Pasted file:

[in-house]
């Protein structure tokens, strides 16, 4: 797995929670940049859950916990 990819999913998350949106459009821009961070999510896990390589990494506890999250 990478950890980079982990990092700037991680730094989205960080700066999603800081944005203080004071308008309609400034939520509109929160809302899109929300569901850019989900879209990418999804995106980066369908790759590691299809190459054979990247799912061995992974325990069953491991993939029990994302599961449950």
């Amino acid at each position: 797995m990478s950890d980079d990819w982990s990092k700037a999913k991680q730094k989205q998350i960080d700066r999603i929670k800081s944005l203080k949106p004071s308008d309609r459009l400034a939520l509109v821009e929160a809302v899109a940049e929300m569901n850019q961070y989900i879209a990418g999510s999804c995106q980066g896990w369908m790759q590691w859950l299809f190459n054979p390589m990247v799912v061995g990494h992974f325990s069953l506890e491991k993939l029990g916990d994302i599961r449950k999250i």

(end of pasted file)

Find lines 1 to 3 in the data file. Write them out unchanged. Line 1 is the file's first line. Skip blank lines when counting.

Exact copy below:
[in-house]
């Protein structure tokens, strides 16, 4: 797995929670940049859950916990 990819999913998350949106459009821009961070999510896990390589990494506890999250 990478950890980079982990990092700037991680730094989205960080700066999603800081944005203080004071308008309609400034939520509109929160809302899109929300569901850019989900879209990418999804995106980066369908790759590691299809190459054979990247799912061995992974325990069953491991993939029990994302599961449950």
């Amino acid at each position: 797995m990478s950890d980079d990819w982990s990092k700037a999913k991680q730094k989205q998350i960080d700066r999603i929670k800081s944005l203080k949106p004071s308008d309609r459009l400034a939520l509109v821009e929160a809302v899109a940049e929300m569901n850019q961070y989900i879209a990418g999510s999804c995106q980066g896990w369908m790759q590691w859950l299809f190459n054979p390589m990247v799912v061995g990494h992974f325990s069953l506890e491991k993939l029990g916990d994302i599961r449950k999250i």